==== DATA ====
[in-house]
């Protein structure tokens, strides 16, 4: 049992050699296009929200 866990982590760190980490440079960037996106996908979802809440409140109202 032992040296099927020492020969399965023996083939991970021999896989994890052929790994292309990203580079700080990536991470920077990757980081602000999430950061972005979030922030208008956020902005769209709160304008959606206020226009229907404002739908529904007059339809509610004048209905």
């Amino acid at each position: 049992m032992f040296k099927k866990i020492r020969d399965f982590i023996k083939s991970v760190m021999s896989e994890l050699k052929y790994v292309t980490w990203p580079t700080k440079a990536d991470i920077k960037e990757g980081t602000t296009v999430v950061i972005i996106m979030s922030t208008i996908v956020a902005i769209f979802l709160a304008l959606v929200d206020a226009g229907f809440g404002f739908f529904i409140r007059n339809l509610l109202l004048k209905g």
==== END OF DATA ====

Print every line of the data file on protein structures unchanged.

[in-house]
């Protein structure tokens, strides 16, 4: 049992050699296009929200 866990982590760190980490440079960037996106996908979802809440409140109202 032992040296099927020492020969399965023996083939991970021999896989994890052929790994292309990203580079700080990536991470920077990757980081602000999430950061972005979030922030208008956020902005769209709160304008959606206020226009229907404002739908529904007059339809509610004048209905």
């Amino acid at each position: 049992m032992f040296k099927k866990i020492r020969d399965f982590i023996k083939s991970v760190m021999s896989e994890l050699k052929y790994v292309t980490w990203p580079t700080k440079a990536d991470i920077k960037e990757g980081t602000t296009v999430v950061i972005i996106m979030s922030t208008i996908v956020a902005i769209f979802l709160a304008l959606v929200d206020a226009g229907f809440g404002f739908f529904i409140r007059n339809l509610l109202l004048k209905g």